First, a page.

No Free Trade for Satellite TV

Subscription to EU channels whilst in the UK

26th September

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Parliament meeting about Sky prices and legality of subscription to foreign TV

The cost of Sky for pubs and the current legal situation around foreign satellites will be debated during a meeting in Parliament next month.

MP John Grogan is hosting the meeting in the Palace of Westminster on October 20.

Speakers at the event will be Nick Bish and Kate Nicholls from the Association of Licensed Multiple Retailers and lawyer Paul Dixon, a partner at legal firm Molesworth Bright Clegg.

Dixon has represented Portsmouth licensee Karen Murphy, who has had her appeal against a conviction for screening foreign satellite football referred to Europe.

Grogan, who previously hosted a meeting for the European Satellite TV Association (ESTA) in July last year, said: A number of MPs have been lobbied over the Parliamentary recess by publicans regarding the issue of the cost of installing Sky TV in licensed premises.

With the forthcoming court cases in Europe and the report of OfCom into the Pay TV market due by Christmas, I thought it was an appropriate time to raise the issue.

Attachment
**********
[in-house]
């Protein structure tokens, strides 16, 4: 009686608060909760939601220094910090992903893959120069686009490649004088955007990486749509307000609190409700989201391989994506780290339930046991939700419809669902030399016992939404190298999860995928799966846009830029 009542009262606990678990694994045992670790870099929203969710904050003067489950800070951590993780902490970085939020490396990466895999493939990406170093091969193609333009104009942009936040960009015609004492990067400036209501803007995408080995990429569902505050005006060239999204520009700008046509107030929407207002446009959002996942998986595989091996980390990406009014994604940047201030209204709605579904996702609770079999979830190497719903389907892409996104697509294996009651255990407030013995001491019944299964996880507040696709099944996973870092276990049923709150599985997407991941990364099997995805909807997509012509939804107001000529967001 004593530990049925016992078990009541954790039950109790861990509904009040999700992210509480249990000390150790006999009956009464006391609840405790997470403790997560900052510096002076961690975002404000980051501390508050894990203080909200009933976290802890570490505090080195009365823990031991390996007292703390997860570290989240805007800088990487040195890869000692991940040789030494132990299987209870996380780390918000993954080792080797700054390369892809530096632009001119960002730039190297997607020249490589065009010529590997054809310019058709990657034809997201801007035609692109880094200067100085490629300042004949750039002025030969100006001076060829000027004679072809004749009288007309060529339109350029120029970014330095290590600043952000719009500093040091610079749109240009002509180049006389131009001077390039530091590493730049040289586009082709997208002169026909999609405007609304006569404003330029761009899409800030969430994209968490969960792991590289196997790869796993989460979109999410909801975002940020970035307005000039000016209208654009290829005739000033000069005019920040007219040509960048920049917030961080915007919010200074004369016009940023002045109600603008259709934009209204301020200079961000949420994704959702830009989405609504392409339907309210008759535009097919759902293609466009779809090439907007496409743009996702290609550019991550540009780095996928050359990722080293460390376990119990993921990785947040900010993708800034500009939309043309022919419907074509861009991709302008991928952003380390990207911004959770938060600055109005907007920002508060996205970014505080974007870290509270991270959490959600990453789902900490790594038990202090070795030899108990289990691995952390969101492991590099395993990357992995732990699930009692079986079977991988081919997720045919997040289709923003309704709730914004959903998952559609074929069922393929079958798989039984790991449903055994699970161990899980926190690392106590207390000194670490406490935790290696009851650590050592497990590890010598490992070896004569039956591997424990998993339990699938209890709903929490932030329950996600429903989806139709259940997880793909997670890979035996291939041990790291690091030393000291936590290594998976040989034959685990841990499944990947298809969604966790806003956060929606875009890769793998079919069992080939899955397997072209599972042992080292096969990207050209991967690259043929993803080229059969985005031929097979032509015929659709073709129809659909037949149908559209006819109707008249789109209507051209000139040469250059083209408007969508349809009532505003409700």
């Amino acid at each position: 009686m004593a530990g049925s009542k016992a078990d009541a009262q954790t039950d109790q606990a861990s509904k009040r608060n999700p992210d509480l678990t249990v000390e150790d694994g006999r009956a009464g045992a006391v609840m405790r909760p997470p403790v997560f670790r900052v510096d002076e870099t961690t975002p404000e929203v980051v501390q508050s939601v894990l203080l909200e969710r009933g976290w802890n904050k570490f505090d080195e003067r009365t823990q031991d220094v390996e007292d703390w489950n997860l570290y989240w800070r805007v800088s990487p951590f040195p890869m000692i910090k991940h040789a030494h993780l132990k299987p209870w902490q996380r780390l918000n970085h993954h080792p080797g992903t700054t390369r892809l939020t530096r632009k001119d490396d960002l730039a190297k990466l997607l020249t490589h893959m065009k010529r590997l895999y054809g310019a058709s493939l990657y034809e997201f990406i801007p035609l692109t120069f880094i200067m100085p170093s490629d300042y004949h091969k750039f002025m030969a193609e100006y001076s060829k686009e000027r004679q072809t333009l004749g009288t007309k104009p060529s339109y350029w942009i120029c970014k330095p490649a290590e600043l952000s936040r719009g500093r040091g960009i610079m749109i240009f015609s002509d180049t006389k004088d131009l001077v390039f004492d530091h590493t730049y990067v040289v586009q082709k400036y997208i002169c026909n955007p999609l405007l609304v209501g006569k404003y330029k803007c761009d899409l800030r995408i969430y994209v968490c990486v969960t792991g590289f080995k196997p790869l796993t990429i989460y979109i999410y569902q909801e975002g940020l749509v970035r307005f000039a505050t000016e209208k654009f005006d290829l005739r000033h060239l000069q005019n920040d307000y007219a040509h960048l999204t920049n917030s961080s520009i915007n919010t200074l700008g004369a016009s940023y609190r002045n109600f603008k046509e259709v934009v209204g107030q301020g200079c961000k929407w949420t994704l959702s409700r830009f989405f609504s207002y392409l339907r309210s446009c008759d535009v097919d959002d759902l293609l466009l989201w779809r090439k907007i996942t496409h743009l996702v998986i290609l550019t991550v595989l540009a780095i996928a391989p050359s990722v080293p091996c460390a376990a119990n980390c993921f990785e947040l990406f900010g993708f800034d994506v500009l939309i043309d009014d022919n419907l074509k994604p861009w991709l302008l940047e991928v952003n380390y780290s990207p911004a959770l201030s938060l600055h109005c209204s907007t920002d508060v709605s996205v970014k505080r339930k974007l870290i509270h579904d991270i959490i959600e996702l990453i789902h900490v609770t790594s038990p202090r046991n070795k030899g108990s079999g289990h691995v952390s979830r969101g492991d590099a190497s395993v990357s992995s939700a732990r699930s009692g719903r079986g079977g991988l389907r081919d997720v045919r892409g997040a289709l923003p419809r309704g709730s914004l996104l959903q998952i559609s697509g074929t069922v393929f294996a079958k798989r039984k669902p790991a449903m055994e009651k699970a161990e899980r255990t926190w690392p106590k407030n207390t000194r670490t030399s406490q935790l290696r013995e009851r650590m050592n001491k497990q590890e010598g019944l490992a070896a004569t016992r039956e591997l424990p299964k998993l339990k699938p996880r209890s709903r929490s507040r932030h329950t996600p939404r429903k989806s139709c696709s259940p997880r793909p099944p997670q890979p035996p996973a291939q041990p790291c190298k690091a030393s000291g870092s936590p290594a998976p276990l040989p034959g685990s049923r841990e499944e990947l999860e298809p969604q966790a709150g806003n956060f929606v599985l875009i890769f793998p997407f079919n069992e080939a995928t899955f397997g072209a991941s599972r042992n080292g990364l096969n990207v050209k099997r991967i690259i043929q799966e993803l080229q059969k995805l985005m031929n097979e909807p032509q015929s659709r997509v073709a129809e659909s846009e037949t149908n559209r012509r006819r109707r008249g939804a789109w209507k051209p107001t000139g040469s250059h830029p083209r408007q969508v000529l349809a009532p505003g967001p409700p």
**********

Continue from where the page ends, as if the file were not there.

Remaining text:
4th February

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European Court suggestion that free trade law allows subscription to mainland European TV services

Pub landlord Karen Murphy is defending her right to show English Premier League matches in her pub using a fully paid up subscription to Greek satellite TV.

In a decision that could change the way sports rights are sold across the continent, the European court of justice was advised that forbidding pubs from buying in cheap football coverage from overseas operators was incompatible with European free trade laws.

Murphy was taken to court by a company representing the league over her decision to import a Greek decoder to show the games rather than paying Sky, which holds the rights in the UK. She has fought the case all the way to the highest European court.

Juliane Kokott, one of the eight advocate generals of the European court of justice, advised that selling on a territory-by-territory basis represented a serious impairment of freedom to provide services , adding that the economic exploitation of the [TV] rights is  not undermined by the use of foreign decoder cards as the corresponding charges have been paid for those cards .

Because Murphy had paid the legitimate rights holder in Greece, she was entitled to receive its satellite broadcasts. Whilst those charges are not as high as the charges imposed in the UK there is ... no specific right to charge different prices for a work in each member state, Kokott said. Selling on a basis of territorial exclusivity was tantamount to profiting from the elimination of the internal market .

Kokott's opinion is not binding, but the Luxembourg court usually follows the advice of advocate generals. The court is expected to deliver its verdict later this year. As well as the criminal case against Murphy, civil cases against two importers of the decoder cards are being considered in parallel.


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